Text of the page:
Mozambique, Southern Africa – August 1999
Mozambique is the land of the unlikely story with an important difference; here, the tall tales are typically true. Ponder, for example, whether John Jay of Macaneta is really Lord Lucan; or what a bounder called Blandford (self-styled ‘Cornish Ambassador’) is doing living in a pup-tent on Wimbi beach; and how about the ‘Sultan of Zanzibar’ gathering makajojo (sea-cucumber) near Quinga?
During 1993, I took the Caia ferry across the great Zambezi river, which cuts Mozambique in two, continuing north for just 50km before stopping to buy pineapples at a place not on my map but I was told that I had arrived at Zero. Here was a village aptly named in a recently war-ravaged country that has had to re-invent itself from scratch. My latest trip to Mozambique was only last week and I was impressed by the improvements. Queues of tourists waited at the border and I visited dozens of new budget and luxury lodges and hotels in three weeks.
“I’d like to spend some time in Mozambique” drawled Bob Dylan after falling under its spell in 1970. Attracting over half a million tourists from (the then) Rhodesia and South Africa per year, during the 1960’s Mozambique was the most visited place in southern Africa. Yes, and since then the place hasn’t exactly welcomed travelers, do I hear you mumble? My own experiences in other ‘basket-case countries’ such as Somalia, Sudan and Zaire (and the ‘old’ Mozambique), have shown me that nowhere is without redeeming attributes: Beer is sold on the sidewalks of hell.
Take a strategic town like Tete (western Mozambique) circa 1988; no food, no lights, no hope, and yes plenty of booze. These were the days when only folk from the deepest cracks in the woodwork of society went to Mozambique. When I last passed through Tete I could have had my evening meal at one of a handful of reasonable restaurants. I chose Freitas’ riverside ‘Esplanada’ for his legendary Chicken Zambeze (sic) and stunning views of the spectacular suspension bridge’s lights shimmering on the river (a-la Gay Paris or maybe crumbling Kinshasa?).
During 1992, expecting famine, I had pedaled into Mozambique with 10kg of maize-meal strapped across my bicycle’s carrier. Beira’s boisterous ‘Mercado Municipal’ which fair bulged with good things to eat put to rest my concerns about food security and I sold the ‘sima’. During the next four months of harbour and island hopping between Beira and the Rio Rovuma (crossing by dugout only), I debated and partied with aid workers, mingled with missionaries, battled with bureaucracy and played soccer with streetkids. I also wrote the first chapters of a guidebook.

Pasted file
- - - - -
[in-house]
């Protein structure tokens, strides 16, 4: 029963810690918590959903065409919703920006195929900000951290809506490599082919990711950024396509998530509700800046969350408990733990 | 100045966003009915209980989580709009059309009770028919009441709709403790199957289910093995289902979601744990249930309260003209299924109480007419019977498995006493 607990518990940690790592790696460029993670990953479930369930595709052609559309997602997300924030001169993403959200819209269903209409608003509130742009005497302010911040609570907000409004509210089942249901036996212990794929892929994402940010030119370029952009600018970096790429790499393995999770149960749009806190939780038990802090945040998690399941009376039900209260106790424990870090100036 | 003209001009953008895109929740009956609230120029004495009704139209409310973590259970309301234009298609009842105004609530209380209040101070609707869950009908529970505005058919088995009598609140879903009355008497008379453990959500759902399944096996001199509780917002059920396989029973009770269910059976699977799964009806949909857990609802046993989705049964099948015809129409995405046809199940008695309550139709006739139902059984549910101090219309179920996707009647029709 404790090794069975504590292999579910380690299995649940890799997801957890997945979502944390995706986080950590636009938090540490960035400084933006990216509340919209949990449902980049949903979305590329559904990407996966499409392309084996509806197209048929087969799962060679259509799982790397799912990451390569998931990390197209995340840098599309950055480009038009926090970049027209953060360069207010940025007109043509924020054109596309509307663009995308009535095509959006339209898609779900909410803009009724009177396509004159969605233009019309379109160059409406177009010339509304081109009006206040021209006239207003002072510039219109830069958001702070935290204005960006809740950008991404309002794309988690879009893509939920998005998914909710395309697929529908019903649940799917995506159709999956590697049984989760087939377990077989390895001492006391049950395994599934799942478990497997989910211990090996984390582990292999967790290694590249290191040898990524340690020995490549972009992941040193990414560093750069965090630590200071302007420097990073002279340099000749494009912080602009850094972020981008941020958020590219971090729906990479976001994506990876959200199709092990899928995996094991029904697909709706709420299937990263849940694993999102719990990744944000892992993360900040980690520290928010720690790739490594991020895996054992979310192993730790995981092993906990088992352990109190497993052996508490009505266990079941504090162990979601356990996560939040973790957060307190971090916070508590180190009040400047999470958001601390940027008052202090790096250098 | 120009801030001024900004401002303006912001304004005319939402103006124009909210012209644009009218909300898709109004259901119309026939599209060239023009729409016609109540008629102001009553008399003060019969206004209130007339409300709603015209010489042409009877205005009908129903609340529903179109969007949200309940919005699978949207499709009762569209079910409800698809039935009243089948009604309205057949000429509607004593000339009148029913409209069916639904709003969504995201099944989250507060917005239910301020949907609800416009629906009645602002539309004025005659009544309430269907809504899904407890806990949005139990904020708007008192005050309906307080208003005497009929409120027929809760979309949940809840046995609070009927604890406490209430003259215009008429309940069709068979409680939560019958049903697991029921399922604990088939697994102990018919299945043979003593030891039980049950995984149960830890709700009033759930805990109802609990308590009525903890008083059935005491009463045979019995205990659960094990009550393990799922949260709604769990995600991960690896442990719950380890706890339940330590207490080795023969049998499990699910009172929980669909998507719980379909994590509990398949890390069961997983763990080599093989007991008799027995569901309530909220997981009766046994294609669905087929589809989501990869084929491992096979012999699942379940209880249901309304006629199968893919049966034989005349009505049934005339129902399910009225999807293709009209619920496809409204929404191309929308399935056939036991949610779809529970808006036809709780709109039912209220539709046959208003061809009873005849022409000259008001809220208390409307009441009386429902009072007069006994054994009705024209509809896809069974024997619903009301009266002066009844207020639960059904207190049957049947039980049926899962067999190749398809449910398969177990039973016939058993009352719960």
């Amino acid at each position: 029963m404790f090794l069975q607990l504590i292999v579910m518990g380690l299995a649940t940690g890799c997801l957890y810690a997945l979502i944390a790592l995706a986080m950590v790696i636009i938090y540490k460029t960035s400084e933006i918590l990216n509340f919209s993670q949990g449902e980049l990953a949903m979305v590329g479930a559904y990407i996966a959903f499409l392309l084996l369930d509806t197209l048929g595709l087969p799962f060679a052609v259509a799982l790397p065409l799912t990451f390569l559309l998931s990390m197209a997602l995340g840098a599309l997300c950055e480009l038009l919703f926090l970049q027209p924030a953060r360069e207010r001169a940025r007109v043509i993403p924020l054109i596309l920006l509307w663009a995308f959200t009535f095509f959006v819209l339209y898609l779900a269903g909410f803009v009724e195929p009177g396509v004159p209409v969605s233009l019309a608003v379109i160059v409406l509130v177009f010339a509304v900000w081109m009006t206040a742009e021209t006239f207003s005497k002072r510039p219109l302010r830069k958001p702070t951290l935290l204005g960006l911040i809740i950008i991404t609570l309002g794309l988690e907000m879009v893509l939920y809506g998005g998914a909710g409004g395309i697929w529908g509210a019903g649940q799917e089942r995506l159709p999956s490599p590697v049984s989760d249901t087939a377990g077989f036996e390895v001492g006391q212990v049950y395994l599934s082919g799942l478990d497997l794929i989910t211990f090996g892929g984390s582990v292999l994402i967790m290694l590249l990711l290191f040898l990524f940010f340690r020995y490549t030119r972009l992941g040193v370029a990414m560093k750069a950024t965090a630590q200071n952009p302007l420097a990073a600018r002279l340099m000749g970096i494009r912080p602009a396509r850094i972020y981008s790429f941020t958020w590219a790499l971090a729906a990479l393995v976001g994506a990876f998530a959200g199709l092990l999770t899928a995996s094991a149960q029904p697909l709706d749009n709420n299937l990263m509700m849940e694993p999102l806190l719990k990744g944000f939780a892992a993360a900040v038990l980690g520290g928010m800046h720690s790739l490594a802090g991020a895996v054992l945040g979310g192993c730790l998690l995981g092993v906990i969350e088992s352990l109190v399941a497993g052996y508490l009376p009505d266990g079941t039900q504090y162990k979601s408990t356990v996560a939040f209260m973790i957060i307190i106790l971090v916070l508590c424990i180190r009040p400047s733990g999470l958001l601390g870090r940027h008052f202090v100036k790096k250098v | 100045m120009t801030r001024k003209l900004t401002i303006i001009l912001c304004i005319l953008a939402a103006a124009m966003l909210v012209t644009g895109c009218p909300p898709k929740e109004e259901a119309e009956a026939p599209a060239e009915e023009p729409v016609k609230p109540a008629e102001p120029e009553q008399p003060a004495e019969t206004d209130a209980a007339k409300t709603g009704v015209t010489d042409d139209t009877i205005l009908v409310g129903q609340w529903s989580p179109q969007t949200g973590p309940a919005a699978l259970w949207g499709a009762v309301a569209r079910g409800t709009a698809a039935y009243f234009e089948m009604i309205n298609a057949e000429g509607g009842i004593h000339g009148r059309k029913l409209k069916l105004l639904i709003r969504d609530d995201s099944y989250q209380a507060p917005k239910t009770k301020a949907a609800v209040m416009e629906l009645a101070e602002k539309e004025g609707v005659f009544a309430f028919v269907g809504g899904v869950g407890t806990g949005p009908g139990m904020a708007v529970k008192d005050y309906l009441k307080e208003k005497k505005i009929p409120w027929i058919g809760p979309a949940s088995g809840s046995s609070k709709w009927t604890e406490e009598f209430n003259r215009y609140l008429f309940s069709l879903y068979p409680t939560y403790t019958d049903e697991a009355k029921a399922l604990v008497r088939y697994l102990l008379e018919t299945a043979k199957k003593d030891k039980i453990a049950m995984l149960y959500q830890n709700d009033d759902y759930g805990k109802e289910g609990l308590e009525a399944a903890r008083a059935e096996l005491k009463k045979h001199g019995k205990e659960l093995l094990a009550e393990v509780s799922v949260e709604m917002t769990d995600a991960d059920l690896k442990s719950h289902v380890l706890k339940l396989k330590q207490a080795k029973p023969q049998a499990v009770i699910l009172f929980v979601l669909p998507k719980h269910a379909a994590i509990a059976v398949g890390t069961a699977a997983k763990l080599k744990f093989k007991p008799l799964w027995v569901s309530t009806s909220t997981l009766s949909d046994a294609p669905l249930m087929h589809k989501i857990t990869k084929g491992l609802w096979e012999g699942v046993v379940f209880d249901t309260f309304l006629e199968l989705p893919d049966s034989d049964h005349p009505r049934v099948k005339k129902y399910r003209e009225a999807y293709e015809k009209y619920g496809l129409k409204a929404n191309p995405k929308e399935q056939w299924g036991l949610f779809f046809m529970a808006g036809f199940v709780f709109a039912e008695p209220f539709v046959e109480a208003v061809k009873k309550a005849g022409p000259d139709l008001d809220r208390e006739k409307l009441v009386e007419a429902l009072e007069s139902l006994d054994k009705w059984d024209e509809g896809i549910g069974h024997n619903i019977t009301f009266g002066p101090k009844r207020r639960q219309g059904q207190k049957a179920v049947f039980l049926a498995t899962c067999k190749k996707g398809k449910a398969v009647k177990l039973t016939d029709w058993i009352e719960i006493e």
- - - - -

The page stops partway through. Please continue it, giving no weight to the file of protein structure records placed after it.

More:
A Little History
For perspective’s sake, please note that the first foreign folk to cast their grateful gaze upon the coral-fringed coast of Mozambique were the Arabs (some say the Indonesians or even the Chinese) in their dhows and feluccas. By the time Vasco da Gama and company arrived, Arabs had been trading cloth, spices and beads for Ivory, slaves and gold for a mere one thousand years. On a tiny island (which became a capital city), the Portuguese encountered one Sultan Musa Ben Mbiki on what is today still called ‘Ilha de MoÃƒÂ§ambique’ (Mozambique Island).
The Portuguese traders were initially welcomed but their main contribution turned out to be such useful things as and guns and gonorrhea. To add disarray to despotism, renegade Portuguese opportunists set up mini-kingdoms in the interior and the authorities in Sofala, Ibo, MoÃƒÂ§ambique and Porto Amelia (Pemba) could do little more than reluctantly recognise these “Prazos”. A mere 400 years later the Portuguese had finally organized themselves sufficiently to be able exert some sort of authority over the hinterland and relations with the local people became strained, conflict inevitable.
Tribal leaders such as Maurusa (1500’s) and Gungunhana (late 1800’s) had unsuccessfully resisted occupation over the years, but it was not until 1964 that leaders of the proud Makonde people in Cabo Delgado province fled to Tanzania and formed FRELIMO (Mozambique Liberation Front). FRELIMO’s chances never looked promising, but suddenly in 1975 a new socialist Portuguese government pulled the plug on its colonies and left Mozambique up to its eyebrows in the proverbial. Cleaners became hotel owners and labourers headed the civil service. Not a recipe for success as so damningly demonstrated during the next two dark decades of destruction and doom.
Still not sure why you should dropkick that cell-phone over your pink picket fence and give Mozambique a look? Well, it’s actually already six years since Mozambique became a re-born tourist target. A variety of people of the instant-expert persuasion have subsequently ‘been-there-done-that-wrote-this’. Journalists still seek out poverty (a good place to find it), fishermen continue to rave about the sailfish and marlin (right spot for these), smugglers come back laden with Kalashnikovs (while stocks last), entrepreneurs fly back with grand schemes (a graveyard for these), while the guide-book writers don’t have enough money to stay at the palatial Polana so their opinions (I suspect) may be tainted by objectivity.
Secure in the knowledge that some of you may sell-up and start a ‘Prazo’ (renegade ‘Republic’) near Xai-Xai, or a ‘full-mooner’ colony on Pangane beach, may I generously offer a few pointers:
What to do if you have a bit of money
(and/or limited time)
Fly in (from France, Portugal, Johannesburg, Durban, Cape Town or Harare) to one of the comfortable new mainland lodges near Vilankulo International, or head for the nearby idyllic islands of the Bazaruto Archipelago. Alternatively take a LAM flight from Maputo up to Pemba’s Wimbi beach (Complexo Nautilus), and do the ‘far-away from the others’ bit.
You could also load up your motor-car (4×4 preferable) and do the grand ‘coastal tour’ staying at the luxurious but homely Hotel Polana in Maputo, characterful Zonguene lodge at the Limpopo mouth, Blues B&B on (literally) Tofo beach near historic Inhambane, Vilankulo Beach Lodge and then Rio Savane near Beira.
From here head west towards Zimbabwe, exploring Gorongosa, arguably Africa’s most beautiful Game Reserve and relaxing at Casa Msika on the shores of Chicamba Real dam. Next, enter Zimbabwe at Machipanda and wind your way back via Vilankulo, Inhambane and Maputo to Johannesburg, Durban, or yes even Cape Town. Have the folks under the hill (Table Mountain) heard of Mozambique?